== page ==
She also discovered beads. Most important to Camp’s art, to the dolls and their identities, are special beads that arrive in our time through the twisted legacy of slavery. Trading beads, particularly Chevrons, Russian Blues, and Millefiore beads from Europe, were used as currency exchanged for enslaved people in West Africa from the 16th until as late as the 20th century. The decorative glass beads have become a precious commodity and symbolic ornament in Camp’s work. Dolls made with the trading beads fetch a much higher price, dragging us into the unsettling necropolitics of the contemporary art world – the politics of death that governs the flow of racialized people and goods throughout a social system.
Philosopher Achille Mbembe has argued that necropolitics subjugates life to the power of death. Certainly, the trading beads represent the ultimate subjugation of life to death – the enslaved enters into a living death, their very autonomy and sovereignty denied to them and handed over to the master who utilized the labor power of the enslaved for their own ends, even against the wishes of the enslaved themselves, who must soldier on in a mutilated state.
I was taken back to my conversation with Khari Turner, who insisted he does not want to trade in Black trauma. I’ve come to think the contemporary fervor for Black art speaks to the racialized elements of this necropolitics, especially where it risks justifying past atrocities on the basis that it produced great art. That is to say, there is a morally repugnant argument to the effect that great art requires great suffering, implying that there is good in suffering that produces great art. If Black identity and culture is somehow tied to enslavement, there is the temptation to view institutions of slavery as necessities of a sort, if not as outright moral goods, because they lead to the production of Black art. This is a convoluted and, I think, unconvincing way to look at the world, where necessity always rears its head in hindsight.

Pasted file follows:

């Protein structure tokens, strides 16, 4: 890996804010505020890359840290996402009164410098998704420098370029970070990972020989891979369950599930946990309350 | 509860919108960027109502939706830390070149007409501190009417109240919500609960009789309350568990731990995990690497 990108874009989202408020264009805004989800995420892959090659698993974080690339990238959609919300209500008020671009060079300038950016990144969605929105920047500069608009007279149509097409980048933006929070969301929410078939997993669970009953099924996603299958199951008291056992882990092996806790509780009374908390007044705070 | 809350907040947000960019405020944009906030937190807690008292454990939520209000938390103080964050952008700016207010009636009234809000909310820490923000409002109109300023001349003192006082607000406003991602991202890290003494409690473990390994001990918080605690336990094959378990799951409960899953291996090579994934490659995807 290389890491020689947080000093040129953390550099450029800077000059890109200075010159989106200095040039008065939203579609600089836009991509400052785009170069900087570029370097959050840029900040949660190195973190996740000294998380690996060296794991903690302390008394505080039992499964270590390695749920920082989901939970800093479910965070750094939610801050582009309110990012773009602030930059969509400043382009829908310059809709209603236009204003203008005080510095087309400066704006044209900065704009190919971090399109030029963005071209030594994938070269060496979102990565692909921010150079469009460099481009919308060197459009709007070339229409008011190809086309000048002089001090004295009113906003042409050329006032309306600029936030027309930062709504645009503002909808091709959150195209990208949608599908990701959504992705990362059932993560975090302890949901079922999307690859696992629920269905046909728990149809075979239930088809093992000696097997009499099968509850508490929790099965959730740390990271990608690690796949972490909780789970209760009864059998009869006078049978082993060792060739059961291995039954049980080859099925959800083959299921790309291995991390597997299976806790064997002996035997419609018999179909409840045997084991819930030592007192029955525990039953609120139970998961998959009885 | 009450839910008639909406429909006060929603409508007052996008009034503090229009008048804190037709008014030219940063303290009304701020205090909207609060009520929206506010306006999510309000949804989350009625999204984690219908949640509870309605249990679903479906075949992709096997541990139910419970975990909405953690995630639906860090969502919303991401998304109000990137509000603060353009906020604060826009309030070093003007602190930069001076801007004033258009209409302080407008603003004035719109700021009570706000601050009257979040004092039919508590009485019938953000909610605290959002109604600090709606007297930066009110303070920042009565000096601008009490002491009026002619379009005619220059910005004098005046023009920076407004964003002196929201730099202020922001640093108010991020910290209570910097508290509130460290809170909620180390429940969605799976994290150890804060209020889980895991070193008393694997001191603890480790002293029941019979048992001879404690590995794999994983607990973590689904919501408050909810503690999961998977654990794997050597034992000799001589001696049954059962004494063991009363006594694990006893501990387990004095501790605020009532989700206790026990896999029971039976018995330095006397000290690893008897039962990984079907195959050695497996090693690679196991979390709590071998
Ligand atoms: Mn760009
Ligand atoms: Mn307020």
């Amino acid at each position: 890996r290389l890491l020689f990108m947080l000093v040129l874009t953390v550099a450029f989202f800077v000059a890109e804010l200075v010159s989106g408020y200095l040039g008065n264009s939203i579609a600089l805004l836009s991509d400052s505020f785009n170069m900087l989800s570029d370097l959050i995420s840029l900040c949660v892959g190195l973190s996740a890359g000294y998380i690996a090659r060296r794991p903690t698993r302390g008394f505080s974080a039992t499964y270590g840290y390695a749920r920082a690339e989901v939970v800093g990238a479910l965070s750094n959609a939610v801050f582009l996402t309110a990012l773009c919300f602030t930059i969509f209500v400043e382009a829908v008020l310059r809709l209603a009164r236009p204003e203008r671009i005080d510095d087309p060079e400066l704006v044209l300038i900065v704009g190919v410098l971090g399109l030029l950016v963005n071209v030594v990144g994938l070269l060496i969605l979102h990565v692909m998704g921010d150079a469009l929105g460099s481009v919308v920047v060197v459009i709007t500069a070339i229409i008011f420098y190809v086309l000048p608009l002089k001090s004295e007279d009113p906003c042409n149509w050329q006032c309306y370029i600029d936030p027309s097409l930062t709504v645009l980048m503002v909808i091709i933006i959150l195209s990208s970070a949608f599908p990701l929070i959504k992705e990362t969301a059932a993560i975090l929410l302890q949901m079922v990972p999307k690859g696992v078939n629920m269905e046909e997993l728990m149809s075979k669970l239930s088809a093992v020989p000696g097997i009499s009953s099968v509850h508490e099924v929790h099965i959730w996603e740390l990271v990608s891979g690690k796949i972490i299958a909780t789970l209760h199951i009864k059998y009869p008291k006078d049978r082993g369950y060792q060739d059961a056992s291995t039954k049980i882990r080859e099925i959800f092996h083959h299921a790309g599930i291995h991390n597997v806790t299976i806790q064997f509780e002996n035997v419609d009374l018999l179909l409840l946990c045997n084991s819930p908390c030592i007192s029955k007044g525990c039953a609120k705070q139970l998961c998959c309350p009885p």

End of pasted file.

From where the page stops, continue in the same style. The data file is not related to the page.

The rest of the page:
Nevertheless, there is virtue to be signaled, especially by white people, in owning art that pretends to honor Black suffering. Somehow, these works are supposed to remind us of the past so we will not repeat it. But they risk sacrificing a living future to a dead past, reinscribing the erasure of Black lives in order to lionize Black death.
Camp’s use of the beads offers a nuanced, more complicated aesthetic sensibility. The beads are abstract enough that we are not faced with the explicit representation of Black trauma commodified. But, like the country itself, the material trace, the symbolic reminder, of the past remains, integrated into a living present. In her own words, while enslavement is a painful part of Black history, their existence is a triumph, and Black art is, from this perspective, about Black joy and creativity.
This process of integration, of navigation between conflicting poles, is a theme running through Camp’s work in these various roles. She has lived a life in parallels, in between, a life nepantla, filled with the joy of creation and the challenges of holding her own against those who would alienate her. She remains a firebrand, a controversial figure whose outspokenness, I am sure, will continue to shake up the art world. I could hardly get a word in edgewise while we talked, and I listened to her story. It didn’t matter in the end. She’s a woman who gets things done. I still can’t wait to see what she’ll say next. WM
Filo Sofi Arts Disclosures is a series of philosophical reflections on art and its place in the world. It has grown out of owner Gabrielle Aruta's progressive mission to bring art and philosophy together in thoughtful public engagement.
Donovan Irven is a philosopher, essayist, and writer of fiction currently serving as the Director of Philosophical Praxis for Filo Sofi Arts. You can follow him on Twitter and Instagram @donovanirven.view all articles from this author